Every month, I try out a different book subscription box and review them on my TikTok (@livingforliterature). Last month, I tried out My Sci-Fi Club, and picked the fantasy category. I recieved two hardcover fantasies, one of them being Silver On The Road by Laura Anne Gilman, published by Sage Press. I decided to start the month with this read.
This is a Western Fantasy, and as someone who has never read a Western before, I was intrigued. Izzy grew up in the Devil’s West, in a small town called Flood, where a man known as the devil (unclear on what he actually is). When Izzy turns sixteen, she makes a Bargain with the devil to become his left hand, and thus embarks on a journey with a rider called Gabriel, off to find what she’s meant to do around the whole of the Territory.
I loved the worldbuilding. It gave me real Red Dead Redemption vibes with saloons, and cowboys, and all the Western classics–but with a tinge of fantasy elements like demons, magicians, powerful crossroads, chimeras, and more. Plus, there was an element of rules in the Territory that basically came to this: if you don’t cause offense, you’re free to roam the land, but if you cause offense, justice must be served.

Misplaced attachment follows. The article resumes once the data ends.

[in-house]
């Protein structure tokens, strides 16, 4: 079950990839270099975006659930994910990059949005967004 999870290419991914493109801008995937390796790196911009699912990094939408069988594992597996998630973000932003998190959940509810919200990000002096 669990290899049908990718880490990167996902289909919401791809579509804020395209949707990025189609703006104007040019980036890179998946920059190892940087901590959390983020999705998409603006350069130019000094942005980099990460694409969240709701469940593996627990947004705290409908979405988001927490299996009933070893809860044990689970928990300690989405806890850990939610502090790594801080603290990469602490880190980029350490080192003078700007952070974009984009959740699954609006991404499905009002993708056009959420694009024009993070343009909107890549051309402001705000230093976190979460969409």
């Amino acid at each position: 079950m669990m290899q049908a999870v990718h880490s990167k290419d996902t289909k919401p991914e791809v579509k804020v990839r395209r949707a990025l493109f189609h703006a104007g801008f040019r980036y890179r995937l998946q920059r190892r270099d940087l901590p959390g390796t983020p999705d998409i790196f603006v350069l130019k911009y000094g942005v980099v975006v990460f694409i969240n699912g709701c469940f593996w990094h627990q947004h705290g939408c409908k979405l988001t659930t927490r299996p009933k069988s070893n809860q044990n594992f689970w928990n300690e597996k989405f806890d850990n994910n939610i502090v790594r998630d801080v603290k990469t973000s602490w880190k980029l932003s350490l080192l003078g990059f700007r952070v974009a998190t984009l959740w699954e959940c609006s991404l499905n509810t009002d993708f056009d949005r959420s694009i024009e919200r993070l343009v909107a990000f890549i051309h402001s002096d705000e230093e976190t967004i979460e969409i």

I also liked the characters. My favorite character was the mad magician Farron, who reminded me of the Mad Hatter. Gabriel was definitley the Arthur Morgan of this nove; I wish we learned more about his bargain. Izzy, my least favorite character, was kind of just a clueless girl coming to her own powers.
I think the plot had a lot of potential, but it was too slow getting to the point. I understand they are on the road, camping in spots, but we don’t need to know every detail they take to cook their beans and get dressed. It did make the pages go by slower, which made it all the more frusturating when the resolution wasn’t clear and Izzy was still mostly clueless at the end, leaving us, the readers, clueless. It is a series, though, so perhaps more is revealed in later books.
One thing I was slightly uncomfortable with was the portrayal of “Natives” as they are called in the book. It may have been historically accurate–I honestly am not sure and would love to hear other perspectives on it.
Overall, I’d give this book three stars. I probably will finish the series when giving the oppurtunity, but won’t actively seek out the books. I am, however, interested in reading more Westerns.